I just finished reading the series. Excellent though some people may get hiccups when he gets to translation nitty-gritty. One thing is obvious:
I really have to get back to learning Greek. My ABC's and reading with basic understanding is embarrassing.

Jeremy said:

"Given that this interpretive problem is a problem in the original text, the translation shouldn't just translate it away but should leave the reader to deal with the problem the way the reader of the Greek would have had to."

This is excellent, in principle, but many readers are even less equipped to deal with such problems than are the translators of English Bible versions, many of whom are longtime exegetical experts of the books which they were assigned to translate for that version.

I would suggest that another alternative would be to put within the translated text itself the wording which is best supported by exegetical evidence ("the Jewish leaders" is one of those which is strongly supported like this), but then footnote the literal rendering, and, ideally, even include bibliographic references to the exegetical literature that deal with the issue. Then, of course, we run out of room for the footnotes, unless we do like the NET Bible does and have more footnotes (which I really like) than we do translation text! Perhaps with modern technology we do need to move more toward hyperlinked Bible versions so we can click on a footnote bibliography link to get more back information and the sources where more information can be obtained.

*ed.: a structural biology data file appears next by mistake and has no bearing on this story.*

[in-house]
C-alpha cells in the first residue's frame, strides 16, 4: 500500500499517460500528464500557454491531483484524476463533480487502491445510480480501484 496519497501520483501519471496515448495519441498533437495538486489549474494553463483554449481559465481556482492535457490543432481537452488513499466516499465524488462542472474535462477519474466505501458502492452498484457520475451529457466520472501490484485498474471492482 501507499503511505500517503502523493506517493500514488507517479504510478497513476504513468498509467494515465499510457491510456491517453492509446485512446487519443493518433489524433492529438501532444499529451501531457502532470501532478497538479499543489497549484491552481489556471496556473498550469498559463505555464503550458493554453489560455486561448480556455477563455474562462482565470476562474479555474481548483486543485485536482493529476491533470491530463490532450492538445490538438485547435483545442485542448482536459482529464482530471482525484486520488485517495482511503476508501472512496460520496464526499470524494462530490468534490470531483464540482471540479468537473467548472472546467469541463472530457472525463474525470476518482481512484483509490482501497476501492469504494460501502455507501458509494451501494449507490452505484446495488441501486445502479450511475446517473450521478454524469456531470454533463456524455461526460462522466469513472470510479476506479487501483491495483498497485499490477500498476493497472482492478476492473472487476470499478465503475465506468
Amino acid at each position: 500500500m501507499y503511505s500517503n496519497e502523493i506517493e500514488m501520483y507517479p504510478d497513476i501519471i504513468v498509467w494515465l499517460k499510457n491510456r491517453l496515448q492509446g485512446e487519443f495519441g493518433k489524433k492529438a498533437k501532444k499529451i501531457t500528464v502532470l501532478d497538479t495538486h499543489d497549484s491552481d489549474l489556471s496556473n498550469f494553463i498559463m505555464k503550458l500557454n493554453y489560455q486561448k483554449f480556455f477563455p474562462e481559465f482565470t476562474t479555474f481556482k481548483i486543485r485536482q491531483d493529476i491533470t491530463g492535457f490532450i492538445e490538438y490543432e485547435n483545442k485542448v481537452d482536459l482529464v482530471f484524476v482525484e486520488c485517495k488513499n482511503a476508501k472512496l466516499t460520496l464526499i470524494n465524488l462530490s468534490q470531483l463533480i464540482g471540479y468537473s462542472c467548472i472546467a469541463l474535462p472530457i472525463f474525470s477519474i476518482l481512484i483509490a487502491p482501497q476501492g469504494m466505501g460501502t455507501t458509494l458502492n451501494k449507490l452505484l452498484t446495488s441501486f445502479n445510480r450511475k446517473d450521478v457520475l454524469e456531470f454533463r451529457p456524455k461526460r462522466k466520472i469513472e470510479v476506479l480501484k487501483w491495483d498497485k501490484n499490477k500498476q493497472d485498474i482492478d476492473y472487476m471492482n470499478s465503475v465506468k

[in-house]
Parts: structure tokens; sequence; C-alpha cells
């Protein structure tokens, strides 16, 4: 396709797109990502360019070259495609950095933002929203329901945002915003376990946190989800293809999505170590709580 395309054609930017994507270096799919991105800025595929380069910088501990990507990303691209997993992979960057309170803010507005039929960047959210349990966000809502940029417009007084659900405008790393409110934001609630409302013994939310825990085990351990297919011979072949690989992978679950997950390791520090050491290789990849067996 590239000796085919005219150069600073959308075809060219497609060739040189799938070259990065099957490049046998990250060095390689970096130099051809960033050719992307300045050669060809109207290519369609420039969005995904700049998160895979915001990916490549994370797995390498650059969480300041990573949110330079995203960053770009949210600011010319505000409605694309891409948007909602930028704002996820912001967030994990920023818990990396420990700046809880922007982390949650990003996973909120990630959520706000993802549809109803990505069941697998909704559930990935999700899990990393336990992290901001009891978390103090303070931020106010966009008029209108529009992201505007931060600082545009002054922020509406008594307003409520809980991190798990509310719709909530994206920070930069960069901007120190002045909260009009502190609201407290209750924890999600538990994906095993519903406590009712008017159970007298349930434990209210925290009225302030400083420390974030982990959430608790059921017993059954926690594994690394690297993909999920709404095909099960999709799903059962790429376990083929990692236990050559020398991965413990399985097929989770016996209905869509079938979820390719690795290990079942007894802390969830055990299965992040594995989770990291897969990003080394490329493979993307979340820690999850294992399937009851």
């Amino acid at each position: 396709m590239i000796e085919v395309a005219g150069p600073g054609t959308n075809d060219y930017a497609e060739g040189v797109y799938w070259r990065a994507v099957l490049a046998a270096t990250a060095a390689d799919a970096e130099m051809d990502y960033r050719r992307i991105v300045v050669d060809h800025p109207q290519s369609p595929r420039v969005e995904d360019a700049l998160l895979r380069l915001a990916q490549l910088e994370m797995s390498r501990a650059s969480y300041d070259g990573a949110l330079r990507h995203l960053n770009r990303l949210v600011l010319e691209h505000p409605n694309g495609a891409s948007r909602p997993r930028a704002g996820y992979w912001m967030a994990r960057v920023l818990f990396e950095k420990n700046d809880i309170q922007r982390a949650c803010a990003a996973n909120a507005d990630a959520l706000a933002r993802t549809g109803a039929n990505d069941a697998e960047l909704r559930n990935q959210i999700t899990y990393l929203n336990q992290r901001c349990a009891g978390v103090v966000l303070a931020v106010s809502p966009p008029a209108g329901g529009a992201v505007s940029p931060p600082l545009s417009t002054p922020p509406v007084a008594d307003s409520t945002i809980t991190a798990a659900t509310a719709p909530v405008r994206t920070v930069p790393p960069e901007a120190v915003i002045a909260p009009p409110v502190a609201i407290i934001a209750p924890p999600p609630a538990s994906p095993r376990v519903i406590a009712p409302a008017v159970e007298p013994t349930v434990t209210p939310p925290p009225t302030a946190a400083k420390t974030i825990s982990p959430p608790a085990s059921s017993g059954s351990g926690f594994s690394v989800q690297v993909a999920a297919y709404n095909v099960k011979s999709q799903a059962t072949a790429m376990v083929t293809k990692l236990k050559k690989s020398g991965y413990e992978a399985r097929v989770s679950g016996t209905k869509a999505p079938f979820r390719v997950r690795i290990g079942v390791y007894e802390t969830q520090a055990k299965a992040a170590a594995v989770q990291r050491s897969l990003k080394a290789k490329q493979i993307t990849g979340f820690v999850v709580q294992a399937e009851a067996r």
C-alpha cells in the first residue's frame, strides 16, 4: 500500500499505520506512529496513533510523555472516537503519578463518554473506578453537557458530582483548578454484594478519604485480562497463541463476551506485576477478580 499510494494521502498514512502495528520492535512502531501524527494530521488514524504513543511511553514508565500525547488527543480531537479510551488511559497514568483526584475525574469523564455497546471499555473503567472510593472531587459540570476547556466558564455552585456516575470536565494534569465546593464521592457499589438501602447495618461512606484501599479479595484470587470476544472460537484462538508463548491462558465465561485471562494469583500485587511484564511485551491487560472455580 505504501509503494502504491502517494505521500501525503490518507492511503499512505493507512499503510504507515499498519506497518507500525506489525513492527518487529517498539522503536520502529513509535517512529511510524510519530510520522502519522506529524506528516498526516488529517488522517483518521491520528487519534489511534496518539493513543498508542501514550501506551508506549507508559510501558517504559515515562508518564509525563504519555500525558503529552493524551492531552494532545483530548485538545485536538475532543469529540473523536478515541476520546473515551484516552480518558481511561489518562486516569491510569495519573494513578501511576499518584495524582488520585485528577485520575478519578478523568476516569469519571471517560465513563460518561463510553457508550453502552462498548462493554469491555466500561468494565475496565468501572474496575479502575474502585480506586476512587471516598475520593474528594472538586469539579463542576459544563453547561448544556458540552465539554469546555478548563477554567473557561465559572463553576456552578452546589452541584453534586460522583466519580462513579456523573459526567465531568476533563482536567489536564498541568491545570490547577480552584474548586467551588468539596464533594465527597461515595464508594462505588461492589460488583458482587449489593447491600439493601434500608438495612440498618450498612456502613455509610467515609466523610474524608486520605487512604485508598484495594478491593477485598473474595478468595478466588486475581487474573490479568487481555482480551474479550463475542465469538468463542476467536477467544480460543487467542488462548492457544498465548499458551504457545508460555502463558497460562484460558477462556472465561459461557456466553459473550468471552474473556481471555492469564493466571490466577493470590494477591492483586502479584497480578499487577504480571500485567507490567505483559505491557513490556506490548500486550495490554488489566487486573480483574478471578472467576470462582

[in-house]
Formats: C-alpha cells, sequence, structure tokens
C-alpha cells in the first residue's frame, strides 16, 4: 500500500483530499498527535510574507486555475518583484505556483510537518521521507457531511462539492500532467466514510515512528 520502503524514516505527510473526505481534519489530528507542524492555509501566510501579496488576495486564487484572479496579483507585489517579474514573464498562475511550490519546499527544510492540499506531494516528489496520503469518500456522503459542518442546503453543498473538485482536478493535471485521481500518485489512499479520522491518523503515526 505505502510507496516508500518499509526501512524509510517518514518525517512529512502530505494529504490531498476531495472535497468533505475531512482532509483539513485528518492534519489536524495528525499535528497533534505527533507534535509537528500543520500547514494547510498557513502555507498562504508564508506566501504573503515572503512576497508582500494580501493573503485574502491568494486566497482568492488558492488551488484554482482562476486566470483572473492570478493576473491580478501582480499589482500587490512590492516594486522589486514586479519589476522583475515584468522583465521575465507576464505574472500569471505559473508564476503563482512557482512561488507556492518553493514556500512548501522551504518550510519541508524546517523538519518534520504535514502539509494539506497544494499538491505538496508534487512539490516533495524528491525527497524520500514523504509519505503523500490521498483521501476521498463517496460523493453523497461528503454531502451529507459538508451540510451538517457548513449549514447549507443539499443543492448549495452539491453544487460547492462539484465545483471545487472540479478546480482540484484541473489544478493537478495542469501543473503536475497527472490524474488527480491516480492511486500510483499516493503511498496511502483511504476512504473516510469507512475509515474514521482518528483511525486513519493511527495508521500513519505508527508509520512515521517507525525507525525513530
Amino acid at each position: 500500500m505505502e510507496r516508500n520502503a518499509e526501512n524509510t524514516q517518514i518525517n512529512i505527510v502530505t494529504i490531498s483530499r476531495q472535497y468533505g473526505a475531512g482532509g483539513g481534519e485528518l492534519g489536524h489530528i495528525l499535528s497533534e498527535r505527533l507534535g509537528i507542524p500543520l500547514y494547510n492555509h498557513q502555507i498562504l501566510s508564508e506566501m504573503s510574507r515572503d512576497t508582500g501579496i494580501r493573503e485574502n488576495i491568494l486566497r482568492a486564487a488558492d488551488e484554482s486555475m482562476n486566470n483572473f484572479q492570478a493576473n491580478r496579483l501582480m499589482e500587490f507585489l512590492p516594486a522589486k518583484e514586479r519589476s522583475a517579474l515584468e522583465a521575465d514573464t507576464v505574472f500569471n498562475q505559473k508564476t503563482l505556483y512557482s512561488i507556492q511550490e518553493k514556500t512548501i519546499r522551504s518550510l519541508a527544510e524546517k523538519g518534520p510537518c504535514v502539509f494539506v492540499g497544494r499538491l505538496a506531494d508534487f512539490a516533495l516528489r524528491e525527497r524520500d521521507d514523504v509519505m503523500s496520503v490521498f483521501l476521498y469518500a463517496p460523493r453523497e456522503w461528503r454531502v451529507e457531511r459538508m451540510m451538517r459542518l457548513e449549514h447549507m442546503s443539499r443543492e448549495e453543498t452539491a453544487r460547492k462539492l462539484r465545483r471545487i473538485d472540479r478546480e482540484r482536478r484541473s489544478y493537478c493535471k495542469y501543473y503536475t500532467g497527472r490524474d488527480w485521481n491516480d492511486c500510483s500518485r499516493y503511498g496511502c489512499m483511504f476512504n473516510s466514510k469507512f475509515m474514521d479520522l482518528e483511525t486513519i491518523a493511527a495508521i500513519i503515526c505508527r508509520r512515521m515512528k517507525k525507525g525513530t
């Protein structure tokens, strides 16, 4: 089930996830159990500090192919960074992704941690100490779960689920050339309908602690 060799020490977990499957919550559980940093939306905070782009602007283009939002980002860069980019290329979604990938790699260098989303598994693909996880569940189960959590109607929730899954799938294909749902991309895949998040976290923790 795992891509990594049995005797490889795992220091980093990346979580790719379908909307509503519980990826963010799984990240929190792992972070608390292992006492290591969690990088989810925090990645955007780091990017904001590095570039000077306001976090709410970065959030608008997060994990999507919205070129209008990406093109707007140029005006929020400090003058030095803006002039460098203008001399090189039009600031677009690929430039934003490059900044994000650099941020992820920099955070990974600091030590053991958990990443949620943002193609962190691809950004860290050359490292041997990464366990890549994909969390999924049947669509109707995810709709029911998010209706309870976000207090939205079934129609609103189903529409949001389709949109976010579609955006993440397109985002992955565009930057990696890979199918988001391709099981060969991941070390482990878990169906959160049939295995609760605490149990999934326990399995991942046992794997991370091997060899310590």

This is an exciting time to be alive in terms of how we can better understand the Bible, due to having such a wealth of technology available to us to help us in our reading.

Unless, of course, we speak one of the 3,000+ languages which have no Bible at all.

The NET footnotes are excellent enough that I really wish I could get a cheaper hard copy. Last I knew it was really expensive.

As to the last point ... or unless we have no access to electronic media, as many people who even speak English don't.